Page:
Performing Unattended Setups with Answer Files


Last week, I presented an overview of the different technologies that you can use to automate Windows 2000 deployments. This week, I discuss unattended setups using answer files, the text files that give the Win2K or Windows NT setup program the responses it needs during the setup process. With answer files, you can install Win2K Server and Win2K Professional using a network share or a bootable CD-ROM. I'll discuss each method after I explain the process of building an answer file.

Building Answer Files
Not long ago, building answer files was time consuming. You had to build a text file that specified all the correct configuration information, including the machine name, the IP address, and network card settings. To simplify the process, Microsoft included a utility called Setup Manager in the Microsoft Windows NT Server 4.0 Resource Kit. The Win2K Advanced Server, Win2K Server, and Win2K Pro CD-ROMs include an improved version of this utility. You can find the utility in the Support\Tools directory's cabinet file To use Setup Manager, extract setupmgr.exe and setupmgx.dll to a folder on your hard drive, and run setupmgr.exe to begin creating your answer files.

Setup Manager provides an easy-to-use wizard interface that helps you build answer files. After the initial welcome screen, you encounter a configuration screen that prompts you to specify what kind of answer file you want to create. You can either create an answer file from scratch or create one that pulls its base settings from the machine you're running Setup Manager on. You can also use Setup Manager to modify an existing answer file by specifying its location, as Screen 1 shows.

On the next screen, you can use Setup Manager to create the full answer files that the system uses for traditional unattended installations. (You can also create the files that provide similar functionality for Sysprep and Remote Installation Services; I'll discuss these options in the next two installments of Windows 2000 Ready.) After indicating that you want to create an unattended answer file and specifying the OS you're installing, Setup Manager walks you almost completely through the process of creating your answer file, asking you all the questions you face during a typical manual setup and writing the information to the answer file in the proper syntax.

With Win2K, it's easier to use answer files to automate the setup process because there's less to automate than with NT. In most cases, Win2K uses Plug and Play (PnP) to identify hardware and configure it automatically. If the OS doesn't have a driver for hardware you're installing, you can add it to the distribution folder on the server you connect to when you perform the installation. Other improvements to Win2K's answer file functionality include support for multiple adapter cards and the ability to customize Internet Explorer (IE) and proxy settings.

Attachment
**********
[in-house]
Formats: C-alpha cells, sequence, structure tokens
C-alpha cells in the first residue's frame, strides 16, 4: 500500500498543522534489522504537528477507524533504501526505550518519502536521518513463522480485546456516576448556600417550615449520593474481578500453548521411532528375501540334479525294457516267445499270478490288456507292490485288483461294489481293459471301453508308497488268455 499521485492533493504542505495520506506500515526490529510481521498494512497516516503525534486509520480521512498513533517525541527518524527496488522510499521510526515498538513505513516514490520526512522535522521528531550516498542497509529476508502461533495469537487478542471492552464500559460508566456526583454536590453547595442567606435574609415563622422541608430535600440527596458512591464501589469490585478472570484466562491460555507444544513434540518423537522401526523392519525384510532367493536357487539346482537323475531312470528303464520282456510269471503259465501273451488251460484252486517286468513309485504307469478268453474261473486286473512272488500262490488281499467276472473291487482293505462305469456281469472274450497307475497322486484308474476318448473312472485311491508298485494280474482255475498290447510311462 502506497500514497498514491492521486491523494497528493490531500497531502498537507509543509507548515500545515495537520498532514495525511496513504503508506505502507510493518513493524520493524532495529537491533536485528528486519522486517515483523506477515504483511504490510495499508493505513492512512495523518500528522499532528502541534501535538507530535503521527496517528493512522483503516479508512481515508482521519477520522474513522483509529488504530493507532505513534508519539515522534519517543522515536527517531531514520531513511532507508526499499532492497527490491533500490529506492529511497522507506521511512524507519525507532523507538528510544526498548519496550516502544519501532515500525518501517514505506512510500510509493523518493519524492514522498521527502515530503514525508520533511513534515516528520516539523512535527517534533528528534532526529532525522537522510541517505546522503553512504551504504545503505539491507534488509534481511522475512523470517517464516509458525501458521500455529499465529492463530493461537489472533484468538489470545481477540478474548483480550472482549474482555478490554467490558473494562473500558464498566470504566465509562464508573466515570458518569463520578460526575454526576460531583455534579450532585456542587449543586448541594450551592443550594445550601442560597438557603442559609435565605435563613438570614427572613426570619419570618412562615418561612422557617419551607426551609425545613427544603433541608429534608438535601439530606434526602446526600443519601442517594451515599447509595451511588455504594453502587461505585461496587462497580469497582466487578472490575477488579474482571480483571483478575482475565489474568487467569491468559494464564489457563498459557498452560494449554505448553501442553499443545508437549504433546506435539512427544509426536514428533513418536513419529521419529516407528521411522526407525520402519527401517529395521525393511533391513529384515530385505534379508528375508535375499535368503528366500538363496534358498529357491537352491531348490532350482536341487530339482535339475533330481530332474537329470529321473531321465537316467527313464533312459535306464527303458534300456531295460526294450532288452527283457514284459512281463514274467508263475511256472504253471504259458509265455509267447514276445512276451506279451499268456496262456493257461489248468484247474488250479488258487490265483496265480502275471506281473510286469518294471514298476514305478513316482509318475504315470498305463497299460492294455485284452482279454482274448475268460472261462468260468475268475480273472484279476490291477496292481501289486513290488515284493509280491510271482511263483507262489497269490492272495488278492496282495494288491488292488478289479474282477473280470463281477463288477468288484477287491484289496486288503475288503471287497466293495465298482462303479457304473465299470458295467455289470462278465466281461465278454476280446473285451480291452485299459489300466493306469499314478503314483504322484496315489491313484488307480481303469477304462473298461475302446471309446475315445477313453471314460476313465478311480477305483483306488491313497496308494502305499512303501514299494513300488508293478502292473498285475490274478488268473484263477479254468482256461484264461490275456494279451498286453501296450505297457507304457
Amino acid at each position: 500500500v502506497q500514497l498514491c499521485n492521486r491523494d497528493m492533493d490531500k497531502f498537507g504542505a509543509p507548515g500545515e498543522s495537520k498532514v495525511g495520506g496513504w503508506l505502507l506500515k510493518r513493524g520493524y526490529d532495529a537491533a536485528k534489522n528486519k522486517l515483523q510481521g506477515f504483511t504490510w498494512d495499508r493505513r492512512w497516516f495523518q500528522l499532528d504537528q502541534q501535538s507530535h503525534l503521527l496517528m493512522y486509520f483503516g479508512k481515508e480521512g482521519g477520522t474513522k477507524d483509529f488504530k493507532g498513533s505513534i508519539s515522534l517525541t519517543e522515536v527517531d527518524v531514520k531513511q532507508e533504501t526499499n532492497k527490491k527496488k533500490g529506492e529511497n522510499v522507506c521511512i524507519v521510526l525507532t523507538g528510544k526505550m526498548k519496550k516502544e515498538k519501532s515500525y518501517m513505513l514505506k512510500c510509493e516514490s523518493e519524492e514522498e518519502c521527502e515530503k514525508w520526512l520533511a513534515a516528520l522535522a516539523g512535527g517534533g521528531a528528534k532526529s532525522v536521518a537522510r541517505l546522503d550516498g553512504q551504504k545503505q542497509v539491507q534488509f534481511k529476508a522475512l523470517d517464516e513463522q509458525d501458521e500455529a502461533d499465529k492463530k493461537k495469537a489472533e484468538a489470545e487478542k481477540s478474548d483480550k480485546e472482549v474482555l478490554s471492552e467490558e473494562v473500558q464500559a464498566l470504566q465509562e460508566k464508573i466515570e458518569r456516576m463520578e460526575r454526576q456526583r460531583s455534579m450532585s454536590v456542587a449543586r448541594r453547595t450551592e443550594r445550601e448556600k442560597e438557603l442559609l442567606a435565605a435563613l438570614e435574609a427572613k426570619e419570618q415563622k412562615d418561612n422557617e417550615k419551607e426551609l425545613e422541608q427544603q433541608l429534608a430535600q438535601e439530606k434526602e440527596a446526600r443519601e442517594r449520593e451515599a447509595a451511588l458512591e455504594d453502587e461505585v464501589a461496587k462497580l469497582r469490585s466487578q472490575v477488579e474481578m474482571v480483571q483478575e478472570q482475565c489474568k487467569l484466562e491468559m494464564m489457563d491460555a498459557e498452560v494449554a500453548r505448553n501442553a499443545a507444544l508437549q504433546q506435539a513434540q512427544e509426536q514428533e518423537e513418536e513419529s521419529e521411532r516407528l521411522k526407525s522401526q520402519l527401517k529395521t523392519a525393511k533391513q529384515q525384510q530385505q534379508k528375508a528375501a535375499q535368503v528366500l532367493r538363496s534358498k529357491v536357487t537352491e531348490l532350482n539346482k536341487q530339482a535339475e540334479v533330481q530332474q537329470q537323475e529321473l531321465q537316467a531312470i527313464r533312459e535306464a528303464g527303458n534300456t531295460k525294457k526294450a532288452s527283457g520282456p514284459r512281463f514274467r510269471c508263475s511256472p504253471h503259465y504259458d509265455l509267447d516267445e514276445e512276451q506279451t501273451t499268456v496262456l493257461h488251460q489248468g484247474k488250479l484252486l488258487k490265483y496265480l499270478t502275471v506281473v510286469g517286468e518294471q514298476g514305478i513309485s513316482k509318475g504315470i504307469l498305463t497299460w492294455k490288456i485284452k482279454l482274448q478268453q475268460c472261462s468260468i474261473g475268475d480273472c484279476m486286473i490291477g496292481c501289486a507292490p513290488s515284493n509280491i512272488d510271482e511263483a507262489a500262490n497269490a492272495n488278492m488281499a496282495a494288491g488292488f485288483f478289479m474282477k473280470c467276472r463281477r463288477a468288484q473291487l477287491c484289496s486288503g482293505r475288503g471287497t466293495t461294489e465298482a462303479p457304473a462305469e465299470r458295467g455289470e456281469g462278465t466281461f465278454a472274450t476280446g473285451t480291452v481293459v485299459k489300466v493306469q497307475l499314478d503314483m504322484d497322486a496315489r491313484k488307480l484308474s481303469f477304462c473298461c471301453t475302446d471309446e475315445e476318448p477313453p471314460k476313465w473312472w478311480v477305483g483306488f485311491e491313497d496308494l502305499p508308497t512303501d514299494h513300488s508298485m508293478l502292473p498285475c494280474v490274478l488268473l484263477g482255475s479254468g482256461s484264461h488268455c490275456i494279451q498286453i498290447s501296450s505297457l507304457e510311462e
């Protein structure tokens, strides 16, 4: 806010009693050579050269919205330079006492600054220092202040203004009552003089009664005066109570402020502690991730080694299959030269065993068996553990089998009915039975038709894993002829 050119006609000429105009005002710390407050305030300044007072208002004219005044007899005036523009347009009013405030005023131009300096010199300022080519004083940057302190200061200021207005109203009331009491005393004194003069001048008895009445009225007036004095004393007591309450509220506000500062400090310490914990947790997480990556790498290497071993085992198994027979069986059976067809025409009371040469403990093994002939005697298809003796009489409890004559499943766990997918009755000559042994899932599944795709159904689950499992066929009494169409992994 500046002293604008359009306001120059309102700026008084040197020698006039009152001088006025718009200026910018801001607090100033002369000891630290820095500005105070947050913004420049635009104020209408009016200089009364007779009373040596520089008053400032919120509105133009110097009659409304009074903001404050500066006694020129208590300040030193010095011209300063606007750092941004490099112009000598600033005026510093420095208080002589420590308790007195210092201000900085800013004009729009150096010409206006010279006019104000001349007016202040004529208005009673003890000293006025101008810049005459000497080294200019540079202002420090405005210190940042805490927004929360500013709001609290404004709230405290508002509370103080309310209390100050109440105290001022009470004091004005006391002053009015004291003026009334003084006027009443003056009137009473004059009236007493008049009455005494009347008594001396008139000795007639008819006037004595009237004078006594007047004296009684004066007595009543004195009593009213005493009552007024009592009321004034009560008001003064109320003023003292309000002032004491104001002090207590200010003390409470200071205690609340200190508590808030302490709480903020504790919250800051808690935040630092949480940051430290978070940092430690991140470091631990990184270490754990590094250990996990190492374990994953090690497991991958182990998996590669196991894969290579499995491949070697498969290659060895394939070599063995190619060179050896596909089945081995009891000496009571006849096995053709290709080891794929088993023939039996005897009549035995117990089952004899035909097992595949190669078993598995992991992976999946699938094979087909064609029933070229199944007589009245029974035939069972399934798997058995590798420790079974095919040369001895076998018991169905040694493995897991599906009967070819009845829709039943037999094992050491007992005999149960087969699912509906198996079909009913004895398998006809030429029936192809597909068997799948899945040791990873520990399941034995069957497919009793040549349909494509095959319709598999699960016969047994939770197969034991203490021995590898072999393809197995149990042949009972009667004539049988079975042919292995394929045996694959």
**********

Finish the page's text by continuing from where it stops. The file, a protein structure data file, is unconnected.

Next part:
Making Manual Additions to the Answer File
If you watch closely as Setup Manager runs, you'll notice that it prompts you for everything that a typical manual installation asks for except one piece of information—the product ID. You have to add the product ID to the answer file manually to prevent your automated process from pausing. To do so, add the product ID value with a valid license key in the User Data section of the answer file, as Listing 1 shows.

You're now ready to start using your answer files to perform setups either by installing over the network or using a bootable CD-ROM. To install over the network, run winnt.exe (for a clean install) or winnt32.exe (for an upgrade), and use the /u command switch to specify that this is for an unattended installation. To install from a bootable CD-ROM, name the answer file winnt.sif and place it on a diskette. Then, insert the diskette in the machine that you want to do the clean install on, insert the Win2K CD-ROM, and set the machine to boot from the CD-ROM drive.

As always, remember to test your installs to make sure they work properly and pass the correct configuration settings before running them in a production environment. And take a look at the unattend.doc file located in the Support\Tools directory for a complete list of values that you can use in your answer files. Even if you don’t need to add any values to the files that you create with the wizard, it's good to know how much capability is available.

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